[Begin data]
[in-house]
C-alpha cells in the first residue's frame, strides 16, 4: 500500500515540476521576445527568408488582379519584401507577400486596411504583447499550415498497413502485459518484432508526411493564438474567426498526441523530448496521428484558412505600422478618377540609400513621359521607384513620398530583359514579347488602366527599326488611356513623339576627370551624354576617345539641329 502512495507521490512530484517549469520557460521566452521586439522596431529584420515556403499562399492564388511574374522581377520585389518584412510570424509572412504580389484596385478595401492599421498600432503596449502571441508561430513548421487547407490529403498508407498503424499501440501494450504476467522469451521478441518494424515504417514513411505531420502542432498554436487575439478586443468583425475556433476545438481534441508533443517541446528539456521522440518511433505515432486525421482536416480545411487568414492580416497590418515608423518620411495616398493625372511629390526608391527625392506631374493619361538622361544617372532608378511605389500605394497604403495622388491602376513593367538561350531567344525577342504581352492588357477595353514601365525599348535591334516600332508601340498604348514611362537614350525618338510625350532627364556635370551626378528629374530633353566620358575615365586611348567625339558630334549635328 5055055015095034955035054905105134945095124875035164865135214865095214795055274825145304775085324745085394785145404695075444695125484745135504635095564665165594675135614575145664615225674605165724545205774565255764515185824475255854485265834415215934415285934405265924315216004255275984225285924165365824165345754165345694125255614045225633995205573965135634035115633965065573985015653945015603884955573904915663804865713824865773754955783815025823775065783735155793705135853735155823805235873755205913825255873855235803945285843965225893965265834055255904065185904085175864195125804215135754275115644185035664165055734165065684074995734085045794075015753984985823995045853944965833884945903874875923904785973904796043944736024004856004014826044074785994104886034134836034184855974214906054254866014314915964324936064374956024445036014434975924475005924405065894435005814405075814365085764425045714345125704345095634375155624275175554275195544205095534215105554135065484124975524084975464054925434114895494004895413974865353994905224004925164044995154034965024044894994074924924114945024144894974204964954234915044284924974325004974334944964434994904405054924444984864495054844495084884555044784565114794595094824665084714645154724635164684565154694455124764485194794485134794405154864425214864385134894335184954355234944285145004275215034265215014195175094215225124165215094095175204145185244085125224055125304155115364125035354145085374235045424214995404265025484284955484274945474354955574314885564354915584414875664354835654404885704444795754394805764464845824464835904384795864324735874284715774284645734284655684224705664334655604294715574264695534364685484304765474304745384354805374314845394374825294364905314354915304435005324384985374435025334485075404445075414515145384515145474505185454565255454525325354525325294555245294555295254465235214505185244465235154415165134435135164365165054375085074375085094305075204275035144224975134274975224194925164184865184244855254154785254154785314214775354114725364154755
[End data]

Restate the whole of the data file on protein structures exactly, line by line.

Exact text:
[in-house]
C-alpha cells in the first residue's frame, strides 16, 4: 500500500515540476521576445527568408488582379519584401507577400486596411504583447499550415498497413502485459518484432508526411493564438474567426498526441523530448496521428484558412505600422478618377540609400513621359521607384513620398530583359514579347488602366527599326488611356513623339576627370551624354576617345539641329 502512495507521490512530484517549469520557460521566452521586439522596431529584420515556403499562399492564388511574374522581377520585389518584412510570424509572412504580389484596385478595401492599421498600432503596449502571441508561430513548421487547407490529403498508407498503424499501440501494450504476467522469451521478441518494424515504417514513411505531420502542432498554436487575439478586443468583425475556433476545438481534441508533443517541446528539456521522440518511433505515432486525421482536416480545411487568414492580416497590418515608423518620411495616398493625372511629390526608391527625392506631374493619361538622361544617372532608378511605389500605394497604403495622388491602376513593367538561350531567344525577342504581352492588357477595353514601365525599348535591334516600332508601340498604348514611362537614350525618338510625350532627364556635370551626378528629374530633353566620358575615365586611348567625339558630334549635328 5055055015095034955035054905105134945095124875035164865135214865095214795055274825145304775085324745085394785145404695075444695125484745135504635095564665165594675135614575145664615225674605165724545205774565255764515185824475255854485265834415215934415285934405265924315216004255275984225285924165365824165345754165345694125255614045225633995205573965135634035115633965065573985015653945015603884955573904915663804865713824865773754955783815025823775065783735155793705135853735155823805235873755205913825255873855235803945285843965225893965265834055255904065185904085175864195125804215135754275115644185035664165055734165065684074995734085045794075015753984985823995045853944965833884945903874875923904785973904796043944736024004856004014826044074785994104886034134836034184855974214906054254866014314915964324936064374956024445036014434975924475005924405065894435005814405075814365085764425045714345125704345095634375155624275175554275195544205095534215105554135065484124975524084975464054925434114895494004895413974865353994905224004925164044995154034965024044894994074924924114945024144894974204964954234915044284924974325004974334944964434994904405054924444984864495054844495084884555044784565114794595094824665084714645154724635164684565154694455124764485194794485134794405154864425214864385134894335184954355234944285145004275215034265215014195175094215225124165215094095175204145185244085125224055125304155115364125035354145085374235045424214995404265025484284955484274945474354955574314885564354915584414875664354835654404885704444795754394805764464845824464835904384795864324735874284715774284645734284655684224705664334655604294715574264695534364685484304765474304745384354805374314845394374825294364905314354915304435005324384985374435025334485075404445075414515145384515145474505185454565255454525325354525325294555245294555295254465235214505185244465235154415165134435135164365165054375085074375085094305075204275035144224975134274975224194925164184865184244855254154785254154785314214775354114725364154755